Drive carefully, and enjoy, W2
Installed my doors and most of the rear sheet metal. Trying to getting every thing to fit correctly. The right front pillar had a slight warp to it and was causing some binding.
Well I got one picture in the right orientation.
Yesterday was a step backwards on the two cylinder build. I installed a new crank bushing in the nose of the pan only to realize that area was bent and about a half inch off in relation to the crankshaft (it was bent down in front). So out came the small map gas torch and after a while I managed to get the thing straighter, however at the cost of a bushing, and the fresh paint on the pan. And because it was blazing hot outside, I worked in the much cooler basement, but managed to fill it up with nasty smoke from burning everything off.
Today I will install another bushing, and hopefully all will be well.
Made my first long Model T drive. I'll post separately.
Finally got the 23 out of it's winter storage. Fired up on the 3rd pull. added a bit of air to the tires and drove it to work this morning. To church later today. Just enjoying the sound of the engine and the wind in what hair I have left. I hope to install the dual exhaust and trade out the NH for the OF on the 26 for the NY tour this summer.
I did weed whacking, lawn edging, and bushing trimming! Now, time to take in the Indy 500......
Gave the "Ol' Girl" it's annual 2month bath, then ran a few errands.
Friday picked up a truck load from the sandblaster - shout out to my friend Whitney at Zinc Nation who did a great job.
Saturday went to our Long Beach Club Model T Garage then purchased primer and paint, set up the paint stand and started priming. The 2 new split rims arrived from Layten Butler so it's back to Zinc Nation on Tuesday.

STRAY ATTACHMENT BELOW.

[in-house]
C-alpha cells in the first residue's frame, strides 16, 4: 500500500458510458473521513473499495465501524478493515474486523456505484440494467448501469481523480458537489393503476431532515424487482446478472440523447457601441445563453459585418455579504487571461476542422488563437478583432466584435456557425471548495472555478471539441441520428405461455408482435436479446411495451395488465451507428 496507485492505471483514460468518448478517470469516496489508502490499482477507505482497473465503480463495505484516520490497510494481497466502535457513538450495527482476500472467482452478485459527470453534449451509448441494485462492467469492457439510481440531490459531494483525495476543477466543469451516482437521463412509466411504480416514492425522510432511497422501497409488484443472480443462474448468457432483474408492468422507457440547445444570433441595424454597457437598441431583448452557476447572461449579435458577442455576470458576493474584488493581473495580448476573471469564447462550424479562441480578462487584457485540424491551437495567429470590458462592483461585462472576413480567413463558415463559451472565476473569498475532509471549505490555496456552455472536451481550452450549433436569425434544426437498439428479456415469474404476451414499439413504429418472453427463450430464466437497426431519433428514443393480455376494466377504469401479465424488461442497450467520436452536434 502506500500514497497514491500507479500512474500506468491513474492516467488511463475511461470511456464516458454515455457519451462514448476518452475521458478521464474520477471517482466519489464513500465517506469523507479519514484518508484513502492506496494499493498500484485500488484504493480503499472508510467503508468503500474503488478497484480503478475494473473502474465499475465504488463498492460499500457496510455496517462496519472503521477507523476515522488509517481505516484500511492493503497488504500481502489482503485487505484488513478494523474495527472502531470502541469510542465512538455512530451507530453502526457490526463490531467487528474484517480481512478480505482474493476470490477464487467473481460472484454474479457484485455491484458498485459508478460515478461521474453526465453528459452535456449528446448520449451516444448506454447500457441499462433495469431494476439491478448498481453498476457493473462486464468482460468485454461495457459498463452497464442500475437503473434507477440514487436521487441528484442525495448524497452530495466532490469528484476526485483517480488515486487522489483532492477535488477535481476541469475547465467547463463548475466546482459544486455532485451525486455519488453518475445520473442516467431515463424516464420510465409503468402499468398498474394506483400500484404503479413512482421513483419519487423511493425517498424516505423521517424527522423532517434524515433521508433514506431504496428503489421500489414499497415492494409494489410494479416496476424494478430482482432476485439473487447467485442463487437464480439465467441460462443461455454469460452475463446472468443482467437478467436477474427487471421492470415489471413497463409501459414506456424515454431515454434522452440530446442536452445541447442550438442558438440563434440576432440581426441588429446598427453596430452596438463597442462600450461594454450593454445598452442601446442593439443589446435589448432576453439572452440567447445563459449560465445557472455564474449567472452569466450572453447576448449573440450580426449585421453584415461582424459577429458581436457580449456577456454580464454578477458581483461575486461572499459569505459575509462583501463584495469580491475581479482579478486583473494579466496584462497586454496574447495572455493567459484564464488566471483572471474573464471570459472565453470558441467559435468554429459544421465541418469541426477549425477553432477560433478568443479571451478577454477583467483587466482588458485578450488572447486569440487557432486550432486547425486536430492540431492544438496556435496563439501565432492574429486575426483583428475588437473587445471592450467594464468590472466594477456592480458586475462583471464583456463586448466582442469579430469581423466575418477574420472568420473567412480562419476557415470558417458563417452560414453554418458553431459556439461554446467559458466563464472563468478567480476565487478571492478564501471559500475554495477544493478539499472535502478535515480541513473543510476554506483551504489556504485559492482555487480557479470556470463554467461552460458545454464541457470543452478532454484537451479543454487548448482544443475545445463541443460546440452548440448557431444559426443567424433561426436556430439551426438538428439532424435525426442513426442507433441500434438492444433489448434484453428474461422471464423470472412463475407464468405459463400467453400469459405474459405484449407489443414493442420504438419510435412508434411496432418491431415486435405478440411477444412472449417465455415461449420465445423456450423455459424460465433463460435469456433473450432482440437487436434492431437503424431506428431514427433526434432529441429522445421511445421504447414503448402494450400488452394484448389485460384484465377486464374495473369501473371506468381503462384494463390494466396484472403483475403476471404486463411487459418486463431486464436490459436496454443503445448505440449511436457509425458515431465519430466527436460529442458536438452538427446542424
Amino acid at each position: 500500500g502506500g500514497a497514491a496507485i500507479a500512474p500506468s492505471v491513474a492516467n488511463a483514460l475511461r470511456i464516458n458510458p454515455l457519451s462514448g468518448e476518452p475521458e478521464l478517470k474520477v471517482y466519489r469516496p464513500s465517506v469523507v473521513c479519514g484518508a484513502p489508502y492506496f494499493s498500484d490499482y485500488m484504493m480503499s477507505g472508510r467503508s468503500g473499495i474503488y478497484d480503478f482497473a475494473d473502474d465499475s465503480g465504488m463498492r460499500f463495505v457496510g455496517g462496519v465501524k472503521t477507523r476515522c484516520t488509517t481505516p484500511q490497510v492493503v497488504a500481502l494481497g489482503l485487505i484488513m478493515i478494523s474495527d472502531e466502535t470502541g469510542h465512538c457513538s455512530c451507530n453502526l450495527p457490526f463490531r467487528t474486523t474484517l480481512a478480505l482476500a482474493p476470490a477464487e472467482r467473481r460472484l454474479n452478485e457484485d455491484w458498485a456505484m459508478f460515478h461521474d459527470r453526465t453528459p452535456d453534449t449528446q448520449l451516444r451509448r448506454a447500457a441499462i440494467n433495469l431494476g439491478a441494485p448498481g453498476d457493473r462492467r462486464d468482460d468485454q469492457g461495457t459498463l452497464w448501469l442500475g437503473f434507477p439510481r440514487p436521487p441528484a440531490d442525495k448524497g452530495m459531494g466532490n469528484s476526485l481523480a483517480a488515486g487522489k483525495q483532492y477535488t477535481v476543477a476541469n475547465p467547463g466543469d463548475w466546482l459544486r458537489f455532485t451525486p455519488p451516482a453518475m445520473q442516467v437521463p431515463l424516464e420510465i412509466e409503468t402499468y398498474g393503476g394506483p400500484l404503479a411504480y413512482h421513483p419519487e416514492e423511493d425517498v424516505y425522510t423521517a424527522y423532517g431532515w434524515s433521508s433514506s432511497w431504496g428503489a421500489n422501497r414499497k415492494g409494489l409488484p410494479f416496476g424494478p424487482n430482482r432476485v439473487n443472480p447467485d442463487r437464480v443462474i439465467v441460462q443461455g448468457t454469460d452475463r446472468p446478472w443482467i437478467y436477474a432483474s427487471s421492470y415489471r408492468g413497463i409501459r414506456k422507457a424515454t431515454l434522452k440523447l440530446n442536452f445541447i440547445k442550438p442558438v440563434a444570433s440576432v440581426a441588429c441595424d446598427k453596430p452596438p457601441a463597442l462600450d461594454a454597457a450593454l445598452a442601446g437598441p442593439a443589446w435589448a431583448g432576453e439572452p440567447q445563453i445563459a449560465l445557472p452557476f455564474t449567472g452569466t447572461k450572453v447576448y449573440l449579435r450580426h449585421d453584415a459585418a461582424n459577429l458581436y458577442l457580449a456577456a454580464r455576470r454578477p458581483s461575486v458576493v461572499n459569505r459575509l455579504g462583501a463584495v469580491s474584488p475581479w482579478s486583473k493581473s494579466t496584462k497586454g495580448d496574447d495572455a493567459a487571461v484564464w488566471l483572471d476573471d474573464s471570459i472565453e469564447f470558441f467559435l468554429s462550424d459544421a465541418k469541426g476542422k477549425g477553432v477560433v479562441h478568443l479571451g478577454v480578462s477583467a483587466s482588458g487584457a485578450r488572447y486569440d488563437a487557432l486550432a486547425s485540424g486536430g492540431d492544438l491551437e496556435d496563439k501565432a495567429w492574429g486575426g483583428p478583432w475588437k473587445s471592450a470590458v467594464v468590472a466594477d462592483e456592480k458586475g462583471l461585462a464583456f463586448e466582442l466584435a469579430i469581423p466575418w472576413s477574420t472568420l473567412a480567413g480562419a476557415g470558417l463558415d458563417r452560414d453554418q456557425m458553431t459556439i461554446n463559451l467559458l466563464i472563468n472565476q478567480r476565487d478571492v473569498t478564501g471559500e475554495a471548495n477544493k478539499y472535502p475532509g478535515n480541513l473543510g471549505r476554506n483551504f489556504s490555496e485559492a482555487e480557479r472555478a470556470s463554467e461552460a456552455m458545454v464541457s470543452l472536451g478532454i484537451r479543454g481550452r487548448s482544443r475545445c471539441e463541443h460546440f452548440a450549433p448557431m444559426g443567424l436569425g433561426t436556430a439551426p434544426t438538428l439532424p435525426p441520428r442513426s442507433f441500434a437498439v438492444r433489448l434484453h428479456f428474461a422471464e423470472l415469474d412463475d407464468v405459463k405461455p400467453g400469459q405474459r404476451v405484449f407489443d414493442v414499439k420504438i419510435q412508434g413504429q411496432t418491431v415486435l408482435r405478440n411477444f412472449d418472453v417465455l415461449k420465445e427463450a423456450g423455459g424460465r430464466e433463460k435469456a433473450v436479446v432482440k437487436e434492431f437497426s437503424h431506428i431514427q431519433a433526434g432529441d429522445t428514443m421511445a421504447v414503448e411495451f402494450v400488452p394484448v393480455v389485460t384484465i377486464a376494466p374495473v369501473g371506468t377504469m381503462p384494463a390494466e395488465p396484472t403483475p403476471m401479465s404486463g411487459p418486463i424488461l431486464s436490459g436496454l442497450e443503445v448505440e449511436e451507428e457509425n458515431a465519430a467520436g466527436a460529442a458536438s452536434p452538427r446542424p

Sunday finished priming my heart out and painting my fingers off.
4 split rims, 6 clinchers, and a partridge in a pear tree....
I discovered 1 of my clincher rims is a Firestone rim. The others are the Hayes type.
A very, very rainy day here today.
Good time to catch up with some "small" jobs.
Just finished the repair of a generator for someone in Germany.
Installed one of Stan Howes OF carbs on my 24 coupe. WOW what a difference,from 40 MPH with a NH strait thru to 50 MPH with the OF.Runs better at idle and has better pick up and top end than the NH. I think I'll get one for all my 'Ts'. Thanks Stan.
This evening I took Nala for her first roadster ride.
She's used to riding in the touring, but hadn't been in the roadster before. She didn't want to get in, but when we got home she didn't want to get out.
I decided to take the speedster for a cruise down Woodward Avenue (starting at Lone Pine road in Birmingham, Michigan). In passing through Highland Park on my return, I decided to quickly take a picture in front of the old (Fordson?) administration building. A lot of thumbs up received from many different people.
In the earlier pictures, Nala looked like she was still missing somebody. Now it looks like you and the model Ts are winning her over!
Played around with the touring car for awhile. I've never owned a Model T that has the kind of power this car has. It's still got the knock. Dropped the bottom inspection pan, again. Checked bearing clearances again. Checked side clearance on the rods, again. Checked cylinder walls and wrist pin clearance, again. I checked all that and it's all still in spec. So, I was laying on the creeper, just about sleeping. It felt good lying in that cool garage with the fan blowing. Bobo was laying on the rug by the door and just a few drops of oil dripped down on my cheek. I looked up into the engine just as I was closing my eyes and there, I saw it. That rear main bearing just didn't look right. It looked like it's got a small divot that's been beat into it by the back lobe of the cam. I could see fresh shiny brass. Have I found an important clue? Perhaps! Time will tell!
So I pulled the sedan out of the shed tonight and drove around for about an hour. Filled it with gas and tomorrow it's getting lubed, washed and shined up. If, that is, I can find some paint that shines. Then Wednesday morning I'm taking it out for breakfast with some of the club members.
Looked the speedster over today. Everything looks good. It could use some cleaning. I noticed all three soft plugs are seeping a bit so I ordered some.
All in all it was a Model T Memorial Day. I visited with a couple of my veteran friends. We told a few war stories and made mention of those that are no longer with us. God Bless America. May we always be free.